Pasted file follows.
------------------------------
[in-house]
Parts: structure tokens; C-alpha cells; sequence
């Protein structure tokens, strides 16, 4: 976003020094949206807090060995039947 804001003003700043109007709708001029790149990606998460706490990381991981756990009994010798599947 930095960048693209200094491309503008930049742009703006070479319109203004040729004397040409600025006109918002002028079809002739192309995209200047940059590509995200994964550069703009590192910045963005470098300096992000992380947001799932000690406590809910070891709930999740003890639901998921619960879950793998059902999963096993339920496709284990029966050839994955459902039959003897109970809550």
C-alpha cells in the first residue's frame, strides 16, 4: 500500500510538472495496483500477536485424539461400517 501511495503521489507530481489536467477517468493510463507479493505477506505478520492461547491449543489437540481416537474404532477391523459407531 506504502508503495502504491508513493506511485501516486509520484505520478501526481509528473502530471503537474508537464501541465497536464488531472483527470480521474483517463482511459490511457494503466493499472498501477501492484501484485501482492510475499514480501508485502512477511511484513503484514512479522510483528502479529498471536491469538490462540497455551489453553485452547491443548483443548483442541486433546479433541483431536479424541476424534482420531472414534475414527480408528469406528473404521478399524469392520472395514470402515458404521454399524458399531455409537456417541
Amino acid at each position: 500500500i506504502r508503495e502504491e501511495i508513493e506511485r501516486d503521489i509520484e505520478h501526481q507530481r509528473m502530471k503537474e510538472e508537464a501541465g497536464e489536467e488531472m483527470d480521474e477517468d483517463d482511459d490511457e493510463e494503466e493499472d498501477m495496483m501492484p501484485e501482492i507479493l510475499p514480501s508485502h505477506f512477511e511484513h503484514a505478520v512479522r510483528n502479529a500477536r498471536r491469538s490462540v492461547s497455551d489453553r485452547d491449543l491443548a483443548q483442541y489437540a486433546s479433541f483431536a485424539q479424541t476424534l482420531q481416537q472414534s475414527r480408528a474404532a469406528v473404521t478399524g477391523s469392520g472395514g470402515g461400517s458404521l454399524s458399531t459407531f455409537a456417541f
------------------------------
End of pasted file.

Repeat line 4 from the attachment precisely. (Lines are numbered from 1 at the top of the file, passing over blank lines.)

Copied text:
C-alpha cells in the first residue's frame, strides 16, 4: 500500500510538472495496483500477536485424539461400517 501511495503521489507530481489536467477517468493510463507479493505477506505478520492461547491449543489437540481416537474404532477391523459407531 506504502508503495502504491508513493506511485501516486509520484505520478501526481509528473502530471503537474508537464501541465497536464488531472483527470480521474483517463482511459490511457494503466493499472498501477501492484501484485501482492510475499514480501508485502512477511511484513503484514512479522510483528502479529498471536491469538490462540497455551489453553485452547491443548483443548483442541486433546479433541483431536479424541476424534482420531472414534475414527480408528469406528473404521478399524469392520472395514470402515458404521454399524458399531455409537456417541